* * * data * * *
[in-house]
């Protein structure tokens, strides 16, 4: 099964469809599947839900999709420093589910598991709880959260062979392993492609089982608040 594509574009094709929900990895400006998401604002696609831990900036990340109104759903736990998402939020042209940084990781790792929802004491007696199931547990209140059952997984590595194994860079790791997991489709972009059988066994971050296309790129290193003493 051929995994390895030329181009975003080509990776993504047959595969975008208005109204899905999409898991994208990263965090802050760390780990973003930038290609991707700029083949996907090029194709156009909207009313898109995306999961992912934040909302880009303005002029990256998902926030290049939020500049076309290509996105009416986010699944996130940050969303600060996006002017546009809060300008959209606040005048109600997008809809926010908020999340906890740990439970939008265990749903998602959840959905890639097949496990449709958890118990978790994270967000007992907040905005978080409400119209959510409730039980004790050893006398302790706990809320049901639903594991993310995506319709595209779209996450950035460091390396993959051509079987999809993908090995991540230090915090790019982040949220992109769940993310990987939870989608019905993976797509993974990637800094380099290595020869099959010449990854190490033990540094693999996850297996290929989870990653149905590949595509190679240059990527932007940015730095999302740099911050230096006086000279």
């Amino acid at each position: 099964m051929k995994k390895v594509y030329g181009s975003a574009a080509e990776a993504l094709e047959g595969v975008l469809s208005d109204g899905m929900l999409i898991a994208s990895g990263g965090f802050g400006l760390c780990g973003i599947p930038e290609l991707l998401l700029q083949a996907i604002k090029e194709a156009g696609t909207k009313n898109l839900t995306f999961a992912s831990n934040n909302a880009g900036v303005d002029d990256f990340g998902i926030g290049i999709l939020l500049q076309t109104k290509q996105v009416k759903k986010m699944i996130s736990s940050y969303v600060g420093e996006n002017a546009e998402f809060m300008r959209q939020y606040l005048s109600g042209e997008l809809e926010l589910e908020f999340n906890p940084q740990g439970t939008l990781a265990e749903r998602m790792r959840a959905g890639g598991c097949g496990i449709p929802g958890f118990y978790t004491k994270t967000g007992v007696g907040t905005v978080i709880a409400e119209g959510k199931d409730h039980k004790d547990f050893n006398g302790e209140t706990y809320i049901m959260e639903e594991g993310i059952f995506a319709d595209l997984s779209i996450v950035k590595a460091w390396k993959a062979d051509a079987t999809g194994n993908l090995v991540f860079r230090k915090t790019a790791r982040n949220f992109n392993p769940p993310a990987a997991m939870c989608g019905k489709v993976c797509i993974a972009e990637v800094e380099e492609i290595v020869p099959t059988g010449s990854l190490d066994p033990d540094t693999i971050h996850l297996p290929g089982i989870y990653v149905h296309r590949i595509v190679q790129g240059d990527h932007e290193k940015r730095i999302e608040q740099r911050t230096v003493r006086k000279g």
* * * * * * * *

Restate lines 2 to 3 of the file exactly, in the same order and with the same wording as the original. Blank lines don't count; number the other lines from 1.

């Protein structure tokens, strides 16, 4: 099964469809599947839900999709420093589910598991709880959260062979392993492609089982608040 594509574009094709929900990895400006998401604002696609831990900036990340109104759903736990998402939020042209940084990781790792929802004491007696199931547990209140059952997984590595194994860079790791997991489709972009059988066994971050296309790129290193003493 051929995994390895030329181009975003080509990776993504047959595969975008208005109204899905999409898991994208990263965090802050760390780990973003930038290609991707700029083949996907090029194709156009909207009313898109995306999961992912934040909302880009303005002029990256998902926030290049939020500049076309290509996105009416986010699944996130940050969303600060996006002017546009809060300008959209606040005048109600997008809809926010908020999340906890740990439970939008265990749903998602959840959905890639097949496990449709958890118990978790994270967000007992907040905005978080409400119209959510409730039980004790050893006398302790706990809320049901639903594991993310995506319709595209779209996450950035460091390396993959051509079987999809993908090995991540230090915090790019982040949220992109769940993310990987939870989608019905993976797509993974990637800094380099290595020869099959010449990854190490033990540094693999996850297996290929989870990653149905590949595509190679240059990527932007940015730095999302740099911050230096006086000279």
């Amino acid at each position: 099964m051929k995994k390895v594509y030329g181009s975003a574009a080509e990776a993504l094709e047959g595969v975008l469809s208005d109204g899905m929900l999409i898991a994208s990895g990263g965090f802050g400006l760390c780990g973003i599947p930038e290609l991707l998401l700029q083949a996907i604002k090029e194709a156009g696609t909207k009313n898109l839900t995306f999961a992912s831990n934040n909302a880009g900036v303005d002029d990256f990340g998902i926030g290049i999709l939020l500049q076309t109104k290509q996105v009416k759903k986010m699944i996130s736990s940050y969303v600060g420093e996006n002017a546009e998402f809060m300008r959209q939020y606040l005048s109600g042209e997008l809809e926010l589910e908020f999340n906890p940084q740990g439970t939008l990781a265990e749903r998602m790792r959840a959905g890639g598991c097949g496990i449709p929802g958890f118990y978790t004491k994270t967000g007992v007696g907040t905005v978080i709880a409400e119209g959510k199931d409730h039980k004790d547990f050893n006398g302790e209140t706990y809320i049901m959260e639903e594991g993310i059952f995506a319709d595209l997984s779209i996450v950035k590595a460091w390396k993959a062979d051509a079987t999809g194994n993908l090995v991540f860079r230090k915090t790019a790791r982040n949220f992109n392993p769940p993310a990987a997991m939870c989608g019905k489709v993976c797509i993974a972009e990637v800094e380099e492609i290595v020869p099959t059988g010449s990854l190490d066994p033990d540094t693999i971050h996850l297996p290929g089982i989870y990653v149905h296309r590949i595509v190679q790129g240059d990527h932007e290193k940015r730095i999302e608040q740099r911050t230096v003493r006086k000279g």